Muscle and soft power key to why U.S. election fixates world

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By Krista Wilson and Laura Bohannon

Interest in U.S. policy in Latin America this election season was manifest in the Latin America press monitored in October, with one out of three home page stories in the Latin America Press Online and the Rio Times in Rio de Janeiro, Brazil, covering the U.S. election. The level of interest in the U.S. election is not surprising, said MSU foreign policy professor, Matthew Zierler.

“Other countries are largely affected by the U.S., and so they are going to be interested in the outcomes of our election,” said Zierler. He said that, unlike the interest of other countries in U.S. politics, the American press does not usually cover other countries unless they are involved in a crisis or war. This is because the “U.S. is a leading country, so other countries are going to look to us because we are ahead economically and we are strong as far as security,” Zierler said. He said part of the lack of interest in the politics of other countries is because they “don’t tend to look at countries because they don’t always affect us.”

Zierler said that although the United States is one of the few places on the planet with global interests, Americans don’t care as much about what is happening in other countries as they should. He said the failure of the American press to cover U.S. politics well is as poor as they do in covering the politics of other countries unless what is happening in those countries “affects us.”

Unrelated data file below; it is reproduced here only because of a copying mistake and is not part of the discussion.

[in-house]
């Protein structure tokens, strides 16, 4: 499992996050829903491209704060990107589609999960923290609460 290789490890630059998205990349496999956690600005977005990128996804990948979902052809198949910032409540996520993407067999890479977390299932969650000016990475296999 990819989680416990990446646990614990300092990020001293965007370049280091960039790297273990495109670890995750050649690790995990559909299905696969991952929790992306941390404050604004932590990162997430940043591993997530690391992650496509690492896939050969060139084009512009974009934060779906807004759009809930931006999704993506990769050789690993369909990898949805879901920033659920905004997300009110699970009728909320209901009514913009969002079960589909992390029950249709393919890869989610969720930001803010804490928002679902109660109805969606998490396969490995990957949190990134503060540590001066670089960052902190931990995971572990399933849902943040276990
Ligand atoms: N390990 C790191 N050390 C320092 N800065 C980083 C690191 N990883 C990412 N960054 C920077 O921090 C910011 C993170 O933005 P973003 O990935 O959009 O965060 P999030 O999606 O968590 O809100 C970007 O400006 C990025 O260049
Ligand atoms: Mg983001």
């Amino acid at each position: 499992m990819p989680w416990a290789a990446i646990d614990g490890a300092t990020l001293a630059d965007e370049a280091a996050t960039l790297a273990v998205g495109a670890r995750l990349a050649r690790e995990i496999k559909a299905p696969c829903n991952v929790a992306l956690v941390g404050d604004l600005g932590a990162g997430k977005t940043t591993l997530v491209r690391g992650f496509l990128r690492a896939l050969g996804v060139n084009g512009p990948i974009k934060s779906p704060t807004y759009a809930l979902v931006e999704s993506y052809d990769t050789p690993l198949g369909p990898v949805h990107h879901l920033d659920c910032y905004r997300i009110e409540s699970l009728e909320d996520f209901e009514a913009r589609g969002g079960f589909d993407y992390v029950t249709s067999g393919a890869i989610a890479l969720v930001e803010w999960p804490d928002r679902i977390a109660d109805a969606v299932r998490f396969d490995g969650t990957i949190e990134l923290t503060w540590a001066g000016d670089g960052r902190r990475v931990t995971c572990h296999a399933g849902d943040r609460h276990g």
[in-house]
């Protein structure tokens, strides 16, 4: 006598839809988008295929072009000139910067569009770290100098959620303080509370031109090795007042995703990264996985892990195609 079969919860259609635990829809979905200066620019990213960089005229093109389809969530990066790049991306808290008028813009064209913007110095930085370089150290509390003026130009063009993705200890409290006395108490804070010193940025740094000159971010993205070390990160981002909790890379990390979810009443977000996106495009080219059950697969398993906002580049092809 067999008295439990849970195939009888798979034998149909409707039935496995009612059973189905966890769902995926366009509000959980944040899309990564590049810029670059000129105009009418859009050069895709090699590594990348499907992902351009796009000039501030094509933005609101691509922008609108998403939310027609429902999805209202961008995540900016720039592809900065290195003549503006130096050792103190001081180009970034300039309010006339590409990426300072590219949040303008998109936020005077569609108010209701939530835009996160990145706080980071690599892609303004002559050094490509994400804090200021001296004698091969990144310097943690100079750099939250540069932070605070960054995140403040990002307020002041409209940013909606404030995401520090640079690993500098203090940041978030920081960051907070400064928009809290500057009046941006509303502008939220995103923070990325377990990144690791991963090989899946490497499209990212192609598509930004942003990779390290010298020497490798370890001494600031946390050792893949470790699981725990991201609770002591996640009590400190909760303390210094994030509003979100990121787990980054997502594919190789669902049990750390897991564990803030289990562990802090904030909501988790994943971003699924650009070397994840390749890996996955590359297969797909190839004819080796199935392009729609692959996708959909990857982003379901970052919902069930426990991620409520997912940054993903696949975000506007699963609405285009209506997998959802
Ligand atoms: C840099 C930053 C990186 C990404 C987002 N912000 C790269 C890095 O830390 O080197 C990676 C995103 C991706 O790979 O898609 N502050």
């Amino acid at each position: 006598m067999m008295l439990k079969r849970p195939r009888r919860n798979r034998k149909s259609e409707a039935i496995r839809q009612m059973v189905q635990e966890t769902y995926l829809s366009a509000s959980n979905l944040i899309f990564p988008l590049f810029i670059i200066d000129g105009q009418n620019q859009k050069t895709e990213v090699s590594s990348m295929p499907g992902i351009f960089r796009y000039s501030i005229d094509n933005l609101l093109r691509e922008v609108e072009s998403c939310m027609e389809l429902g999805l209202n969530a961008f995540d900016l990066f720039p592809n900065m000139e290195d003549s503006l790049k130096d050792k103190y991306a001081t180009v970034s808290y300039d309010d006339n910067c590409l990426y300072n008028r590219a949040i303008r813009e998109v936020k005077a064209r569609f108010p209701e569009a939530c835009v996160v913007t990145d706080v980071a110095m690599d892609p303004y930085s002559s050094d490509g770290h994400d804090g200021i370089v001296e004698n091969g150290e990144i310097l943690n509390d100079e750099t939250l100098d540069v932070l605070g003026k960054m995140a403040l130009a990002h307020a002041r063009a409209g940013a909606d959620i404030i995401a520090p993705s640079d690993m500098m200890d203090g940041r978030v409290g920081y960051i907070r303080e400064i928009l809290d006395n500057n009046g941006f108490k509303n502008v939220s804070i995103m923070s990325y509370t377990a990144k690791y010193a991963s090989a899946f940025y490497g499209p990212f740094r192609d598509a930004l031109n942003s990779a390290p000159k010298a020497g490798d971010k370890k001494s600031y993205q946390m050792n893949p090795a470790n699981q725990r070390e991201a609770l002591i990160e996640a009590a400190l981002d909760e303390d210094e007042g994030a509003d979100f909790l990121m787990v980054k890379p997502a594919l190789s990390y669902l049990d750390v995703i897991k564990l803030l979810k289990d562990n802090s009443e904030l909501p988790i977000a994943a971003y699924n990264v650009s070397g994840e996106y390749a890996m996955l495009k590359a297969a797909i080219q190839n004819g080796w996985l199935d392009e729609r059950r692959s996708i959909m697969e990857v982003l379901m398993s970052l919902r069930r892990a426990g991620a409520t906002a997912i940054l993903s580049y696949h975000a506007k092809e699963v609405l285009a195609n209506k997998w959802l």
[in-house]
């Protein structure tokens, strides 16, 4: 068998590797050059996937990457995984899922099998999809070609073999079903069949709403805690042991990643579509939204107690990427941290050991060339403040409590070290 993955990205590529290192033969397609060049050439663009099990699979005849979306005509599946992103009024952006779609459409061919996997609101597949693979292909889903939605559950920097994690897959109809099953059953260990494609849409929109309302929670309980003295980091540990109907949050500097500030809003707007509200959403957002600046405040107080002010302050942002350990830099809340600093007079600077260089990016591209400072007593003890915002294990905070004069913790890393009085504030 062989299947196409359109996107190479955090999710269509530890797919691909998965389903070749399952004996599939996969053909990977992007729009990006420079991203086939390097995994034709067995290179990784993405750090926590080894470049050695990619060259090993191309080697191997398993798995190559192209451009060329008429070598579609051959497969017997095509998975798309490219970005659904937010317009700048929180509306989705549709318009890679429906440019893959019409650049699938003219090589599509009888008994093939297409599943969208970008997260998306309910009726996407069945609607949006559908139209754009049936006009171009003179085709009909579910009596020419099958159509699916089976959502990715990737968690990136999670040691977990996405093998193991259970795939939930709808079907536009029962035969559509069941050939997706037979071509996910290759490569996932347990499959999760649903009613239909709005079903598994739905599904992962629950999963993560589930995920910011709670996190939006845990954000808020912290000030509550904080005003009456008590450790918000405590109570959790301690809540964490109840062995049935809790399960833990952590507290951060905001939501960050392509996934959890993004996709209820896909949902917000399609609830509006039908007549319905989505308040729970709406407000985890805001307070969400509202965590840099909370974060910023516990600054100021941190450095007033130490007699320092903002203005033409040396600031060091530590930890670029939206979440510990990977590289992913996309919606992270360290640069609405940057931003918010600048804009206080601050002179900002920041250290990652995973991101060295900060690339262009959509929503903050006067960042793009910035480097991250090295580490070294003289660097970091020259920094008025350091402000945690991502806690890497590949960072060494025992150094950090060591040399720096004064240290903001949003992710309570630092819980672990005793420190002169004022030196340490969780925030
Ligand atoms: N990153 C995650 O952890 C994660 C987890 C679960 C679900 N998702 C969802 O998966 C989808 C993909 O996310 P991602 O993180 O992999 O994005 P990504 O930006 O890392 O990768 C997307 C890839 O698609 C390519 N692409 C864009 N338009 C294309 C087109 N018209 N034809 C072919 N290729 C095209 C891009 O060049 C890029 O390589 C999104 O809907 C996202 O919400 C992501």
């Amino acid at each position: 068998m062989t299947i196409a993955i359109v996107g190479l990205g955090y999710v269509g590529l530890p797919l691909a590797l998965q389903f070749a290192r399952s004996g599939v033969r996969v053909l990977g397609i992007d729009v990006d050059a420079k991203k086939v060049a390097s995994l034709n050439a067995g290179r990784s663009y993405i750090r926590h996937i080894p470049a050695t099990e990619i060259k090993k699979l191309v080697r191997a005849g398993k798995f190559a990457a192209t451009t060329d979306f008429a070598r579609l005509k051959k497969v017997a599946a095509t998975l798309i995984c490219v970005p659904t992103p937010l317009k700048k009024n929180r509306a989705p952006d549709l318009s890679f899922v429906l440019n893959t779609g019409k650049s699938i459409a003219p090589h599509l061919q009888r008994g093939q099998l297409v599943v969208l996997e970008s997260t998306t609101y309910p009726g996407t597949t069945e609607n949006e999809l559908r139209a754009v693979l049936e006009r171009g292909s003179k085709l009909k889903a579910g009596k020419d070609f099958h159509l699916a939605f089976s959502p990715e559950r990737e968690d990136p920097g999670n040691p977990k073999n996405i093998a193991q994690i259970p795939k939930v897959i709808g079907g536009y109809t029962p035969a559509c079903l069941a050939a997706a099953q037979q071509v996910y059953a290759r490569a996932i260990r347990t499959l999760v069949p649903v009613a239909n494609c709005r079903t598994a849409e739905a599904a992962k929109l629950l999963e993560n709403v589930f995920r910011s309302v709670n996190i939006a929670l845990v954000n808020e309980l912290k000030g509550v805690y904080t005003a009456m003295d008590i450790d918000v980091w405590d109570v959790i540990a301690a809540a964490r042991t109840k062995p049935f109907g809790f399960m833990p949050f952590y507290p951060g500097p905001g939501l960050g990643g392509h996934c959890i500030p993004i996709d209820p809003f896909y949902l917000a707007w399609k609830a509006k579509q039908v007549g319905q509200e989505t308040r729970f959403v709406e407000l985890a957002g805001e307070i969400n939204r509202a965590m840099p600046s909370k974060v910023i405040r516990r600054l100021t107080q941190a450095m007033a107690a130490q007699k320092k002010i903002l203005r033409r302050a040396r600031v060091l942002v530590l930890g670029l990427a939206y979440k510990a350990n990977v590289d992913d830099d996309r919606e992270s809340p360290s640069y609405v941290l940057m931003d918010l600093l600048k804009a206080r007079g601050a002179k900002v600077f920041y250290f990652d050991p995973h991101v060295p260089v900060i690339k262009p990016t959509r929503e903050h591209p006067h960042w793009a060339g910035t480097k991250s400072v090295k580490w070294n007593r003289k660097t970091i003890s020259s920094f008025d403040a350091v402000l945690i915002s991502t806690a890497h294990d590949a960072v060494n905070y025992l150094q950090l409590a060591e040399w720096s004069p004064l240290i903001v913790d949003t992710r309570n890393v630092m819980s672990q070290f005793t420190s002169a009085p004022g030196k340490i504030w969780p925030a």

The significance of interest in U.S. politics and U.S. elections was confirmed by MSU international relations student Shotu Nakata of Japan, who said her country’s relations with the United States are good right now even though the two governments may have their differences. Nakata said the 2016 election is important to Japan because of the relationship that has developed between the United States and Japan since the end of World War II. The economic competition between the two countries is also an important element of the relationship, Nakata said. She said the election of Trump might complicate the relationship with Japan because “Trump only cares about money.”

Reflecting on U.S. dominance around the world, Zierler said this influence goes beyond security and economic matters it extends to the cultural sphere. “It’s what we call soft power; there are McDonald’s around the world, which is an American influence, and that’s not even controlled by our government,” he said.

Zierler said Trump’s statements about NATO (the North Atlantic Treaty Organization) was of great concern to Europeans. He said Clinton’s views on the organization were “more traditional and she has experience with foreign affairs.” NATO is a military alliance of 28 countries that pledges mutual protection and assistance in the case of an attack on member countries.

(Additional reporting by Folu Ogundimu.)

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